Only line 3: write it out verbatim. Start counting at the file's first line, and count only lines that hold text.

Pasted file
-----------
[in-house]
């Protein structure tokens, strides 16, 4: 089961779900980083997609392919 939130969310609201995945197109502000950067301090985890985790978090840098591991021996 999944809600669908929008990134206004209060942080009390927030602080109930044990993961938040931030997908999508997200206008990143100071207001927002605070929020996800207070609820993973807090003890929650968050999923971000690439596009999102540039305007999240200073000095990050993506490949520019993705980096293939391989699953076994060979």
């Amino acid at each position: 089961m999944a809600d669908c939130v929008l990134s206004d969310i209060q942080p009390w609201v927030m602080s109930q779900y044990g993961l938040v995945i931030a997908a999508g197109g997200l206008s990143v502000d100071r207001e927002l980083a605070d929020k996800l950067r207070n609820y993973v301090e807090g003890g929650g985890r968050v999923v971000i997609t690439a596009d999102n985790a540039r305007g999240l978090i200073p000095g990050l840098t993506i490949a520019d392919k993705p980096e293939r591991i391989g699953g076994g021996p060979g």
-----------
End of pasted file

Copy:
């Amino acid at each position: 089961m999944a809600d669908c939130v929008l990134s206004d969310i209060q942080p009390w609201v927030m602080s109930q779900y044990g993961l938040v995945i931030a997908a999508g197109g997200l206008s990143v502000d100071r207001e927002l980083a605070d929020k996800l950067r207070n609820y993973v301090e807090g003890g929650g985890r968050v999923v971000i997609t690439a596009d999102n985790a540039r305007g999240l978090i200073p000095g990050l840098t993506i490949a520019d392919k993705p980096e293939r591991i391989g699953g076994g021996p060979g």